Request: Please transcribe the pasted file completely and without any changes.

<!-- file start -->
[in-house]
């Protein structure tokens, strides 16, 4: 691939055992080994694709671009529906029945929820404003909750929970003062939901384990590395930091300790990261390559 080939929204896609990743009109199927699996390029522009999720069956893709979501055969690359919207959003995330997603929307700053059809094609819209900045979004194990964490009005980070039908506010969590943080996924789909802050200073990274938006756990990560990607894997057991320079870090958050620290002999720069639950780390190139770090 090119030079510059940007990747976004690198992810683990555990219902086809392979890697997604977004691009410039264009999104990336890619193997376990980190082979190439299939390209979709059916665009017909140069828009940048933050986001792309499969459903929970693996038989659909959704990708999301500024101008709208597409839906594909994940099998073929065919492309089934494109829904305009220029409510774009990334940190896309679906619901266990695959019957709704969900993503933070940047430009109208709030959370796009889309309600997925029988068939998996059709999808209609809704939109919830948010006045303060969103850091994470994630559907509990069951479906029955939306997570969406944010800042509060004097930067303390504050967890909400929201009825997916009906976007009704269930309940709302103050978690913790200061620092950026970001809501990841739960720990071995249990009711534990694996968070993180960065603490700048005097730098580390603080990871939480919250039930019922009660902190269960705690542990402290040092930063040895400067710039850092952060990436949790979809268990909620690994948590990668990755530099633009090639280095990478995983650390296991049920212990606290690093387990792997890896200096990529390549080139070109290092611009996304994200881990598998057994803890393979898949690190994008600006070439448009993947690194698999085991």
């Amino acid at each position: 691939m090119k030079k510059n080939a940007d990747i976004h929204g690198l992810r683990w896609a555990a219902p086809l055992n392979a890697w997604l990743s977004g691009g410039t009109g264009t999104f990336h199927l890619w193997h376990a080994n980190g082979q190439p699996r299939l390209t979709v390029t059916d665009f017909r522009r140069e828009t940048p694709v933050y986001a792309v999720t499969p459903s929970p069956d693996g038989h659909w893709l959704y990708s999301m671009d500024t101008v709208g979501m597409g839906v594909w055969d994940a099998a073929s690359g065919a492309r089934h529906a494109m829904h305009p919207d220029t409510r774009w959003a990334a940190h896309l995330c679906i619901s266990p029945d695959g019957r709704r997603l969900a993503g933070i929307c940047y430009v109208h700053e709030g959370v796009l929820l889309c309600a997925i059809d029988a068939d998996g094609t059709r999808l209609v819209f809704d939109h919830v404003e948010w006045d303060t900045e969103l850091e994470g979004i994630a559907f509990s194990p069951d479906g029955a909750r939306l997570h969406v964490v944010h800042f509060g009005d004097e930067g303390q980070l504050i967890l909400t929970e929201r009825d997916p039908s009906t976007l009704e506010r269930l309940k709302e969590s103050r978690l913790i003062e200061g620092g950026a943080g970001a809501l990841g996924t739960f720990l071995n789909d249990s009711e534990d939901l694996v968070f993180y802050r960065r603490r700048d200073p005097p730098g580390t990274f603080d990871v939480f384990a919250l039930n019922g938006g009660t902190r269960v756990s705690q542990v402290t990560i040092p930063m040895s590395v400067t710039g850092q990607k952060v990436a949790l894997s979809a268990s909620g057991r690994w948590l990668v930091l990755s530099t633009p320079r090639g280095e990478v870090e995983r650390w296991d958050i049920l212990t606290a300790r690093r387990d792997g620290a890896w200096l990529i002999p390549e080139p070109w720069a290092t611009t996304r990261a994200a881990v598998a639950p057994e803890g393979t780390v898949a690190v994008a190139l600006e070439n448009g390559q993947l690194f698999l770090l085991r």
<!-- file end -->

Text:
[in-house]
């Protein structure tokens, strides 16, 4: 691939055992080994694709671009529906029945929820404003909750929970003062939901384990590395930091300790990261390559 080939929204896609990743009109199927699996390029522009999720069956893709979501055969690359919207959003995330997603929307700053059809094609819209900045979004194990964490009005980070039908506010969590943080996924789909802050200073990274938006756990990560990607894997057991320079870090958050620290002999720069639950780390190139770090 090119030079510059940007990747976004690198992810683990555990219902086809392979890697997604977004691009410039264009999104990336890619193997376990980190082979190439299939390209979709059916665009017909140069828009940048933050986001792309499969459903929970693996038989659909959704990708999301500024101008709208597409839906594909994940099998073929065919492309089934494109829904305009220029409510774009990334940190896309679906619901266990695959019957709704969900993503933070940047430009109208709030959370796009889309309600997925029988068939998996059709999808209609809704939109919830948010006045303060969103850091994470994630559907509990069951479906029955939306997570969406944010800042509060004097930067303390504050967890909400929201009825997916009906976007009704269930309940709302103050978690913790200061620092950026970001809501990841739960720990071995249990009711534990694996968070993180960065603490700048005097730098580390603080990871939480919250039930019922009660902190269960705690542990402290040092930063040895400067710039850092952060990436949790979809268990909620690994948590990668990755530099633009090639280095990478995983650390296991049920212990606290690093387990792997890896200096990529390549080139070109290092611009996304994200881990598998057994803890393979898949690190994008600006070439448009993947690194698999085991």
């Amino acid at each position: 691939m090119k030079k510059n080939a940007d990747i976004h929204g690198l992810r683990w896609a555990a219902p086809l055992n392979a890697w997604l990743s977004g691009g410039t009109g264009t999104f990336h199927l890619w193997h376990a080994n980190g082979q190439p699996r299939l390209t979709v390029t059916d665009f017909r522009r140069e828009t940048p694709v933050y986001a792309v999720t499969p459903s929970p069956d693996g038989h659909w893709l959704y990708s999301m671009d500024t101008v709208g979501m597409g839906v594909w055969d994940a099998a073929s690359g065919a492309r089934h529906a494109m829904h305009p919207d220029t409510r774009w959003a990334a940190h896309l995330c679906i619901s266990p029945d695959g019957r709704r997603l969900a993503g933070i929307c940047y430009v109208h700053e709030g959370v796009l929820l889309c309600a997925i059809d029988a068939d998996g094609t059709r999808l209609v819209f809704d939109h919830v404003e948010w006045d303060t900045e969103l850091e994470g979004i994630a559907f509990s194990p069951d479906g029955a909750r939306l997570h969406v964490v944010h800042f509060g009005d004097e930067g303390q980070l504050i967890l909400t929970e929201r009825d997916p039908s009906t976007l009704e506010r269930l309940k709302e969590s103050r978690l913790i003062e200061g620092g950026a943080g970001a809501l990841g996924t739960f720990l071995n789909d249990s009711e534990d939901l694996v968070f993180y802050r960065r603490r700048d200073p005097p730098g580390t990274f603080d990871v939480f384990a919250l039930n019922g938006g009660t902190r269960v756990s705690q542990v402290t990560i040092p930063m040895s590395v400067t710039g850092q990607k952060v990436a949790l894997s979809a268990s909620g057991r690994w948590l990668v930091l990755s530099t633009p320079r090639g280095e990478v870090e995983r650390w296991d958050i049920l212990t606290a300790r690093r387990d792997g620290a890896w200096l990529i002999p390549e080139p070109w720069a290092t611009t996304r990261a994200a881990v598998a639950p057994e803890g393979t780390v898949a690190v994008a190139l600006e070439n448009g390559q993947l690194f698999l770090l085991r």